Dr. Linda Papa might be on the path to creating the world’s first blood test for brain injuries. Her work has demonstrated that particular proteins are generated shortly after an injury to the head and those proteins can be detected in the patient’s blood. A study of 295 people was conducted to investigate the presence of proteins. Almost one hundred of them had a mild or moderate concussion.
Dr. Papa found two proteins that were showed higher levels in the group who had brain injuries. These proteins can be found within about one hour of the injury, and up to four hours later. CT scans also showed higher levels of these proteins for people with brain injuries.
Her research is exciting because mild traumatic brain injuries, also known as concussions, can be difficult to diagnose. For example, with the huge number of young people playing in football leagues each fall, there are many potential brain injuries that may go unrecognized because the physical symptoms could be very minor. However, what has happened inside the skull could be much worse than what is observed superficially.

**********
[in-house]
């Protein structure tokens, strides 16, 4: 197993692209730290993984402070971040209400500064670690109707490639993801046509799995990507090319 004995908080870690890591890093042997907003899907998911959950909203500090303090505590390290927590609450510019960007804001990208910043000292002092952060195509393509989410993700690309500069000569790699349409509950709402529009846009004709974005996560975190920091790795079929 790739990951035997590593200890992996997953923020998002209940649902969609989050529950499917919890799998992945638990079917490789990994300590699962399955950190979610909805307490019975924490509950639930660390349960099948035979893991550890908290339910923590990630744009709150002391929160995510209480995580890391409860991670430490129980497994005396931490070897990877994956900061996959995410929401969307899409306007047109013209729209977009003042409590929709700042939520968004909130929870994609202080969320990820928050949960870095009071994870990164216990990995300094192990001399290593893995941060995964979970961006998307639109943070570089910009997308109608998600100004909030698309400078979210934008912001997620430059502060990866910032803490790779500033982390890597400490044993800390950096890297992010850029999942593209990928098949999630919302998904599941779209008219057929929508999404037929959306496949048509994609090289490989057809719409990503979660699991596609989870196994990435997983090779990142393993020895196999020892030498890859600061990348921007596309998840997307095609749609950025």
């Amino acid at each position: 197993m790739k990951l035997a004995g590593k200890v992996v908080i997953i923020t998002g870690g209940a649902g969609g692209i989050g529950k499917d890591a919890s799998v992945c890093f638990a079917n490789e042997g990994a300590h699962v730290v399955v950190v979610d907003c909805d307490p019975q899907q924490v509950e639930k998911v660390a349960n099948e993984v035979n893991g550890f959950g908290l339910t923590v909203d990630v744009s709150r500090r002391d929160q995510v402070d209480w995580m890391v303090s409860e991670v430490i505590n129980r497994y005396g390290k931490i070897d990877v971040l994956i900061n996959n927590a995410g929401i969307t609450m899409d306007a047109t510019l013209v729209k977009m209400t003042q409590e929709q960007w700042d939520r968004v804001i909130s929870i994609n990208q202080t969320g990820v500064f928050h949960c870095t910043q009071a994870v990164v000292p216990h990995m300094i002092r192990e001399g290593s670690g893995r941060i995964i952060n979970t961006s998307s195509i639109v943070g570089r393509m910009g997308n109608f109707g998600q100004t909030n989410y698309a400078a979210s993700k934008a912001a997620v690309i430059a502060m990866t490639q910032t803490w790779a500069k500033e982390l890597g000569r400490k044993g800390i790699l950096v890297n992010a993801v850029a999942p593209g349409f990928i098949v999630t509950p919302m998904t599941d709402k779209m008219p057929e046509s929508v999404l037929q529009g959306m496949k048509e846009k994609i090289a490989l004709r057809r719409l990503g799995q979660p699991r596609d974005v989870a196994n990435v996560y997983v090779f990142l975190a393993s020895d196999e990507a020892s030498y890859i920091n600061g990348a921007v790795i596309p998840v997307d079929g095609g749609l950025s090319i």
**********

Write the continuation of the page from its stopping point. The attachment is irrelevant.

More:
In some cases, cultural attitudes play a role, reflected in such sayings as “no pain, no gain” or “take one for the team.” The result is that players and even coaches will not know that continuing on with the game is the worst thing for the brain injury. Also, of course, there are cases where players have multiple concussions over the course of a season but they don’t want to sit out. The result may be brain damage which could have easily been prevented.
Call Joyce & Reyes at 1.888.771.1529 or visit more of http://www.joyceandreyespa.com/.